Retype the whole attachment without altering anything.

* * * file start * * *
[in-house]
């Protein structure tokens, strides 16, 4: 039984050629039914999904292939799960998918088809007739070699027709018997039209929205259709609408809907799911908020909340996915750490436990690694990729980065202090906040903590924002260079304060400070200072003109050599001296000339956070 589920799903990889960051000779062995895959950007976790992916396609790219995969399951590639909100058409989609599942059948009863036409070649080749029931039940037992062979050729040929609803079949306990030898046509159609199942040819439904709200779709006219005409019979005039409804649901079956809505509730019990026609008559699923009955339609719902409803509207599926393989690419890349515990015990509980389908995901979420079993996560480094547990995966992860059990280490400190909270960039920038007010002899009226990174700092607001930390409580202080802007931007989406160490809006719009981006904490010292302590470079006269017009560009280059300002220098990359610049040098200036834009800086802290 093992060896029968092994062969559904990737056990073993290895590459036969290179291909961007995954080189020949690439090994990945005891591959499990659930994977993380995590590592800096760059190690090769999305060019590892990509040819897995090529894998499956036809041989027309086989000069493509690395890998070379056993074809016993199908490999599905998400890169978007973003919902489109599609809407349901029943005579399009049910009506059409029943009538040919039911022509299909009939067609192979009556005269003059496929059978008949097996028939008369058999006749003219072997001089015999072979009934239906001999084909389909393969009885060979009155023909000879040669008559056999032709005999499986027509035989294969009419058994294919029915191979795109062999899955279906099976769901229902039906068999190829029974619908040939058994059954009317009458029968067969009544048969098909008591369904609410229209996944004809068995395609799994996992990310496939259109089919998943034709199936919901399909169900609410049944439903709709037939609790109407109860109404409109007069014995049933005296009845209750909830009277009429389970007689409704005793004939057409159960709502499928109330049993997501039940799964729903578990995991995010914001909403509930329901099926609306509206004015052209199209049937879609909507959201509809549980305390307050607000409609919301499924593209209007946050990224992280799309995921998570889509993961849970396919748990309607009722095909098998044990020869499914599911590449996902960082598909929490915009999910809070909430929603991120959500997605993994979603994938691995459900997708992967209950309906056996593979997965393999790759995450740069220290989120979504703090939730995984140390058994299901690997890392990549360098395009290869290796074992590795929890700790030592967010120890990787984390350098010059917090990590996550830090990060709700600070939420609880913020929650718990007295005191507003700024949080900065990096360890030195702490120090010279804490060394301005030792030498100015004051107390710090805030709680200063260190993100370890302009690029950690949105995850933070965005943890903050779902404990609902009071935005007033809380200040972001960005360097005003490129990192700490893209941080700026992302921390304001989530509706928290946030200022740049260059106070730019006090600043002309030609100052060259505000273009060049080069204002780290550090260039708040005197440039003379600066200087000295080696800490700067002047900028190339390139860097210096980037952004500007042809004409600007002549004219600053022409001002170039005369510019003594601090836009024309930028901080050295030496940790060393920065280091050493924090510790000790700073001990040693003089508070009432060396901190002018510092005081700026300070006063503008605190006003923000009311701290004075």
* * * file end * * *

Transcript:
[in-house]
């Protein structure tokens, strides 16, 4: 039984050629039914999904292939799960998918088809007739070699027709018997039209929205259709609408809907799911908020909340996915750490436990690694990729980065202090906040903590924002260079304060400070200072003109050599001296000339956070 589920799903990889960051000779062995895959950007976790992916396609790219995969399951590639909100058409989609599942059948009863036409070649080749029931039940037992062979050729040929609803079949306990030898046509159609199942040819439904709200779709006219005409019979005039409804649901079956809505509730019990026609008559699923009955339609719902409803509207599926393989690419890349515990015990509980389908995901979420079993996560480094547990995966992860059990280490400190909270960039920038007010002899009226990174700092607001930390409580202080802007931007989406160490809006719009981006904490010292302590470079006269017009560009280059300002220098990359610049040098200036834009800086802290 093992060896029968092994062969559904990737056990073993290895590459036969290179291909961007995954080189020949690439090994990945005891591959499990659930994977993380995590590592800096760059190690090769999305060019590892990509040819897995090529894998499956036809041989027309086989000069493509690395890998070379056993074809016993199908490999599905998400890169978007973003919902489109599609809407349901029943005579399009049910009506059409029943009538040919039911022509299909009939067609192979009556005269003059496929059978008949097996028939008369058999006749003219072997001089015999072979009934239906001999084909389909393969009885060979009155023909000879040669008559056999032709005999499986027509035989294969009419058994294919029915191979795109062999899955279906099976769901229902039906068999190829029974619908040939058994059954009317009458029968067969009544048969098909008591369904609410229209996944004809068995395609799994996992990310496939259109089919998943034709199936919901399909169900609410049944439903709709037939609790109407109860109404409109007069014995049933005296009845209750909830009277009429389970007689409704005793004939057409159960709502499928109330049993997501039940799964729903578990995991995010914001909403509930329901099926609306509206004015052209199209049937879609909507959201509809549980305390307050607000409609919301499924593209209007946050990224992280799309995921998570889509993961849970396919748990309607009722095909098998044990020869499914599911590449996902960082598909929490915009999910809070909430929603991120959500997605993994979603994938691995459900997708992967209950309906056996593979997965393999790759995450740069220290989120979504703090939730995984140390058994299901690997890392990549360098395009290869290796074992590795929890700790030592967010120890990787984390350098010059917090990590996550830090990060709700600070939420609880913020929650718990007295005191507003700024949080900065990096360890030195702490120090010279804490060394301005030792030498100015004051107390710090805030709680200063260190993100370890302009690029950690949105995850933070965005943890903050779902404990609902009071935005007033809380200040972001960005360097005003490129990192700490893209941080700026992302921390304001989530509706928290946030200022740049260059106070730019006090600043002309030609100052060259505000273009060049080069204002780290550090260039708040005197440039003379600066200087000295080696800490700067002047900028190339390139860097210096980037952004500007042809004409600007002549004219600053022409001002170039005369510019003594601090836009024309930028901080050295030496940790060393920065280091050493924090510790000790700073001990040693003089508070009432060396901190002018510092005081700026300070006063503008605190006003923000009311701290004075």